One of the singer’s lawyers, Paul Morris, gave evidence to the court and described South Yorkshire Police’s investigation into Sir Cliff as “astonishingly long”.
Sir Cliff’s business manager, Malcolm Smith, told the judge, Mr Justice Mann, it was hoped the investigation would be over within 12 weeks. But he said it was delayed by further false allegations that “would not have been made but for the BBC publicising the raid in the way they did”.
‘Bonkers but brilliant’
Police had been looking into a claim Sir Cliff sexually assaulted a boy under the age of 16 in Sheffield in 1985.
South Yorkshire Police has settled its own privacy case with Sir Cliff for £400,000 and argues that the BBC should pay a share of this because its actions were “far more causative of the damage suffered”.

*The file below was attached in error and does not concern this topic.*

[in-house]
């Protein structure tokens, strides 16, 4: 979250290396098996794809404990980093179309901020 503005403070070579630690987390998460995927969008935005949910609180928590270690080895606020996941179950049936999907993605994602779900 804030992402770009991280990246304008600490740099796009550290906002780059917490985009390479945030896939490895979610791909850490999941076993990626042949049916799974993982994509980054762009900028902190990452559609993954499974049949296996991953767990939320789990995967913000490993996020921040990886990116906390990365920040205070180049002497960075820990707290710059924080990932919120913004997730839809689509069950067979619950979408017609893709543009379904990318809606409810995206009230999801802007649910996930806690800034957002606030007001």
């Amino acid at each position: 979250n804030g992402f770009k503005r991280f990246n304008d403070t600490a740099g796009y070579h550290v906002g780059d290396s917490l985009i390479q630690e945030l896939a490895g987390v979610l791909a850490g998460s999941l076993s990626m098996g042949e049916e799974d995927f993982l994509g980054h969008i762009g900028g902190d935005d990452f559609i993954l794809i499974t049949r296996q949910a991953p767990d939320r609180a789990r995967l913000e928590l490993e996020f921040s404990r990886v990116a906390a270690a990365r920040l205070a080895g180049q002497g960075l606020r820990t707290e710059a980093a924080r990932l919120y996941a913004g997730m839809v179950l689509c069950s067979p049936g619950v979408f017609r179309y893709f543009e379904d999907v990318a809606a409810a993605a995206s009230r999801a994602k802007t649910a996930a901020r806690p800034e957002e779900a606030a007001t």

Former Det Supt Matthew Fenwick told the court on Monday that police only agreed to tell the BBC about the raid because it had wanted to stop reporter Dan Johnson breaking the story before it had a chance to search Sir Cliff’s flat.
Details of text message conversations between Mr Johnson and South Yorkshire Police’s head of media, Carrie Goodwin, on the day of the raid were raised in court by the BBC’s barrister Gavin Millar.
The lawyer referred to a message Ms Goodwin sent a few hours after the search and the first BBC broadcast, to ask Mr Johnson whether he had had a “good day”.
Mr Johnson said it had been “bonkers but brilliant. Thanks for your help. Hope it went well from your point of view. Any idea what happens next?”